Science: 28% Okay With Editing Human Embryo’s Genes to Boost Chance of Top College Acceptance

A new survey published in Science magazine shows that 28% of prospective parents would support editing the genes of their child’s embryo through IVF (in vitro fertilization), if it would boost the child’s chances of getting accepted into a top university.

“According to the survey results, 38% of respondents said they would genetically screen IVF embryos for predicted academic achievement while 62% would not. Another 28% of respondents said they would edit genes of IVF embryos to boost a child’s chance of acceptance at a top college, while 72% said they would not,” reported Kevin Jones of Catholic News Agency.

On Feb. 10, Science/AAAS, a peer-reviewed research journal, published, “Public views on polygenic screening of embryos.” The survey was designed by bioethics personnel and economists to gage public opinion on in vitro fertilization and genetic testing before embryos were implanted in the womb.

The survey was conducted by an online panel run by the University of Southern California where more than 6,800 Americans took part in the January 2022 Understanding America Survey.

As the article explained, participants were asked to assume they were already taking part in IVF and that the genetic manipulation of the embryo offered a free and safe way to increase their child’s chances of attending a top-100 university.


The participants were informed that their embryo had a 3% chance of getting into a top college, and then asked whether they would manipulate said embryo to increase the chance to 5%.

Twenty-eight percent “said they would edit the genes of IVF embryos to boost a child’s chance of acceptance at top colleges,” reported the Catholic News Agency.  Seventy-two percent said no.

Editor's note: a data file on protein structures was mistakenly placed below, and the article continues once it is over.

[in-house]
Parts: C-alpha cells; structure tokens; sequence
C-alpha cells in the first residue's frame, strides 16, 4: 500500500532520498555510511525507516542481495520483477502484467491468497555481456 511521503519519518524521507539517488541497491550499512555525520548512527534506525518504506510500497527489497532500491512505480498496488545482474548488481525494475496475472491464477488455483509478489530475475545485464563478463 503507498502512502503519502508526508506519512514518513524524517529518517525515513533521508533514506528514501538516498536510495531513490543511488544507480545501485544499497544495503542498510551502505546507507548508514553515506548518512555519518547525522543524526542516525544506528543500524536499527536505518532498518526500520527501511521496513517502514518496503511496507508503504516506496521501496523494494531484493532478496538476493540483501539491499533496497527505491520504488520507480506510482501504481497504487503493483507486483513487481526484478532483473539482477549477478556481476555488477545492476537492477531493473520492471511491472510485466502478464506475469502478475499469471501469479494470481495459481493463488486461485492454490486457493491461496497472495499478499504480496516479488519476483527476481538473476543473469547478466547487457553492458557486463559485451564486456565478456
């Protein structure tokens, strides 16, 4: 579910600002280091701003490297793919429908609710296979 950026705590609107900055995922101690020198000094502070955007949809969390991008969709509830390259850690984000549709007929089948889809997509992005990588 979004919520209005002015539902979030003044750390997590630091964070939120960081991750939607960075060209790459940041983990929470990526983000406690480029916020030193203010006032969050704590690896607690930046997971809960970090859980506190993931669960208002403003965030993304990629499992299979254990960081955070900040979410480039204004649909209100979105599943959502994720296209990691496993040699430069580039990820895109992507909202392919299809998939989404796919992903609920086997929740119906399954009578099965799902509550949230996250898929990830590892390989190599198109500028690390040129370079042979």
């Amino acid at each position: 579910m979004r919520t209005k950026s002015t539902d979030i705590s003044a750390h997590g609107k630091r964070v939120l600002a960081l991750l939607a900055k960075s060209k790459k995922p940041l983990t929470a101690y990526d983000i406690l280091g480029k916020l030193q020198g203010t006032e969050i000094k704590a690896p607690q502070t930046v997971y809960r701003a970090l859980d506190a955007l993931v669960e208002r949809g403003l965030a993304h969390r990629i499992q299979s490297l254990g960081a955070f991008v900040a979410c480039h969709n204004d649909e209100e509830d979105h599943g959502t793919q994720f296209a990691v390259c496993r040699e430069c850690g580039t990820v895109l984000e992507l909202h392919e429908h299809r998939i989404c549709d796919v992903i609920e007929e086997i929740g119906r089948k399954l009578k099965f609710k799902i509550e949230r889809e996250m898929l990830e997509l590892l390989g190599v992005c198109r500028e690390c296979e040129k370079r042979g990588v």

In the abstract portion of the study, Science magazine states, “For decades, people have used genetic information to exercise control over the kinds of children they will have. These technologies have largely targeted chromosomal and monogenic disorders and traits; but most human phenotypes are highly polygenic (and influenced by the environment).”

The majority of participants in the survey rejected the idea of manipulating embryos. However, a significant minority said that editing the genetics of an embryo is a good decision for such a minimal increase.

John F. Brehany, executive vice president at the National Catholic Bioethics Center, spoke with the Catholic News Agency about the study.

“The genetic screening of embryos is a sanitized form of eugenics, not different in principle from the exposure of subpar babies that took place in Roman society,” he said.

“Because genetic screening takes place in Petri dishes, no one witnesses the acts of callous judgments or the death of those rejected. And so the barbarity of the practice is not appreciated,” added Brehany.

The bioethicist also criticized the use of IVF, in which several embryos are made in a petri dish and then inserted into a woman’s womb. Dependent upon how many survive, often only one is selected to stay and grow in the womb while the others are removed and then frozen, studied, or discarded as medical waste.

IVF “separates the origins of human life from the setting designed by God — the environment of consensual, committed marital love of a man and woman,” said Brehany.

“Moreover, IVF has increasingly been separated from marriage itself — through practices such as the commercial trade in human gametes and making assisted reproduction available to non-married persons,” said Brehany. “Once outside this supportive structure, many other considerations take precedence over the dignity of human life and love, from ‘success rates’ to costs to personal preferences.”

As a consequence, IVF is viewed by some observers as a form of human trafficking or slaver, where children are essentially purchased and “designed” by IVF clinics.

According to Forbes magazine, “A single IVF cycle—defined as ovarian stimulation, egg retrieval and embryo transfer—can range from $15,000 to $30,000, depending on the center and the patient’s individual medication needs. Medications can account for up to 35% of those charges.”

h/t Catholic News Agency 


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